> Regarding your snapshots, you expressed concerns that someone changed the
> data during the export. Since you're using innodb you should always take
> your export with -single-transaction -master-data to get a consistent
> non-blocking backup. Since you believe the data to be inconsistent I'm
> guessing you didn't use these options?
Sorry, I'm kind of new to some of this, but I'm assuming that
the -singe-transaction -master-data you are referring to refers to using the
mysqldump utility? Actually, first few times, I didn't use that at all. we
are using Microsoft servers, and I simply used the GUI Administrator utility
to back up all of the databases, and restored them using the mysql command
line utility on the slave. This time around, however, I do plan on using the
mysql dump utility, and will make sure I add the two parameters above to the
> You said your main server is 5.0, what is your slave? There is a bug in
> replication of LOAD DATA INFILE that looks like what you described, though
> AFAIK it only affects specific versions - do you use this command,
> perhaps in a cron or batch job?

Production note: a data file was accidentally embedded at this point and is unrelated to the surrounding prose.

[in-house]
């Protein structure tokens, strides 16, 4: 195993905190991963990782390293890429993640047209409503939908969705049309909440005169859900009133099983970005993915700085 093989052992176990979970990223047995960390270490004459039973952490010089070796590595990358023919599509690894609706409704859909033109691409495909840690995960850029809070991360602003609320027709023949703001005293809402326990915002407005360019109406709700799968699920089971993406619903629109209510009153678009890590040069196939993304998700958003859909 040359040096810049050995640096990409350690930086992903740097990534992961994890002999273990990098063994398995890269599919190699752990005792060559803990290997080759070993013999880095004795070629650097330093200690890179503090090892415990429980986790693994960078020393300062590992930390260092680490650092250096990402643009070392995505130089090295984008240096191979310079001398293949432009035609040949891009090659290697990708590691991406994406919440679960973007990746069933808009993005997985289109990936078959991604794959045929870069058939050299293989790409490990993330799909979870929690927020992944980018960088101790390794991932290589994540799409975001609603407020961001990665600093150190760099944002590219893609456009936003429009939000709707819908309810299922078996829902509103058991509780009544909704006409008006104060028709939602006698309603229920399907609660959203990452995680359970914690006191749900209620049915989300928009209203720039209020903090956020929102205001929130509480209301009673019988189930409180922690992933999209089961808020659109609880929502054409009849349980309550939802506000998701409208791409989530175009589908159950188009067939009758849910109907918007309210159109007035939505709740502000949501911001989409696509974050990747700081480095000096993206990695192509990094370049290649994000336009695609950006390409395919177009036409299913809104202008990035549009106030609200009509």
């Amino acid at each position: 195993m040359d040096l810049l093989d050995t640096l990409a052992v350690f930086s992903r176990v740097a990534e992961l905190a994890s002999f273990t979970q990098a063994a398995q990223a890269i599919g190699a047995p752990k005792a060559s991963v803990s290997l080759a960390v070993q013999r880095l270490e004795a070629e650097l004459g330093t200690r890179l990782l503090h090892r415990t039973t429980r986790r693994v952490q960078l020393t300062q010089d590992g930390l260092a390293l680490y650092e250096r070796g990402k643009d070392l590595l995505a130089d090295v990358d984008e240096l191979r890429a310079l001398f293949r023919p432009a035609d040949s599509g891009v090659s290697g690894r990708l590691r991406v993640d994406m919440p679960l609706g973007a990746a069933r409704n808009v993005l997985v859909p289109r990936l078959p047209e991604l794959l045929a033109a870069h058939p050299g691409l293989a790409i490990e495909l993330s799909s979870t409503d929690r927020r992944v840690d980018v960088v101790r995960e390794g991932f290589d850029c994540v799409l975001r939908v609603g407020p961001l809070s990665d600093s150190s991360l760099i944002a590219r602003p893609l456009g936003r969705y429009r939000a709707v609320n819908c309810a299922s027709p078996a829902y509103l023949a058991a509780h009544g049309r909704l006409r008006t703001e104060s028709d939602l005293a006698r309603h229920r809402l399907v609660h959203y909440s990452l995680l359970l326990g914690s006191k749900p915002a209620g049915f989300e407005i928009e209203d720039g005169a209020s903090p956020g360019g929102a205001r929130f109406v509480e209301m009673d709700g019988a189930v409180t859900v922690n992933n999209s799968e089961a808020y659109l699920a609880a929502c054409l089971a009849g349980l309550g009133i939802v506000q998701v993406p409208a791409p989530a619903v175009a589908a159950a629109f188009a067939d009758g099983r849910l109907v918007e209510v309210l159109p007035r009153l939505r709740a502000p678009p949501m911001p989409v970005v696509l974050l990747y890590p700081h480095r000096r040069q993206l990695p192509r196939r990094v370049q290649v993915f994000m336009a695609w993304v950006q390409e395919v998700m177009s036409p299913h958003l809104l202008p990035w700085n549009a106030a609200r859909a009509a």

I'm using version 5.0.45-community-nt on the older slave. We have since
shut the other server down since I'm not using it anything right now, so I'm
not sure what exact version that one was, but I believe it was
5.0.45-community-nt as well, which is a slightly newer version than the
5.0.17-nt-log that we are using on our main master server.
Yes, I do use LOAD DATA INFILE periodically, but I don't use cron (or
Windows scheduler in this case) to execute it. When I use it, it's usually
to import several hundred records into a certain table.
> Marcus was referring to your replication master. Many folks configure
> their servers as both master and slave to eachother, as this can make
> crash recovery easier. However, what I think he was really asking abou is
> If someone could have inserted a record directly into the slave (this
> would be more likely if you had master-master repl going), when it read
> the next insert operation on that table from the master, replication
> would break- though I have always seen an error reported when this
> happens. If this is the case, your solution is simple: auto Inc offset
> and autoinc increment.
Oh. Then, the answer is no. I've got one master, which is on one computer,
and I've got one slave, which is a completely different computer. The slave
machine's database isn't used for ANYTHING at all. It's simply there as a
real time backup for the database, which is what I have in mind for
replication (if I can get it working).
> If all else fails, use mysqlbinlog to read the master logs at the position
> that the slave stopped and see if anything looks wrong.
I did that last time, and either I didn't do it correctly, or it ended up on
a command that didn't make any sense at all regarding the breaking of
replication. I will simply need to start the process again and see what
happens, then I can be more detailed in my messages.
> Hope some of that helps,
Thanks so much for your reply, it was helpful.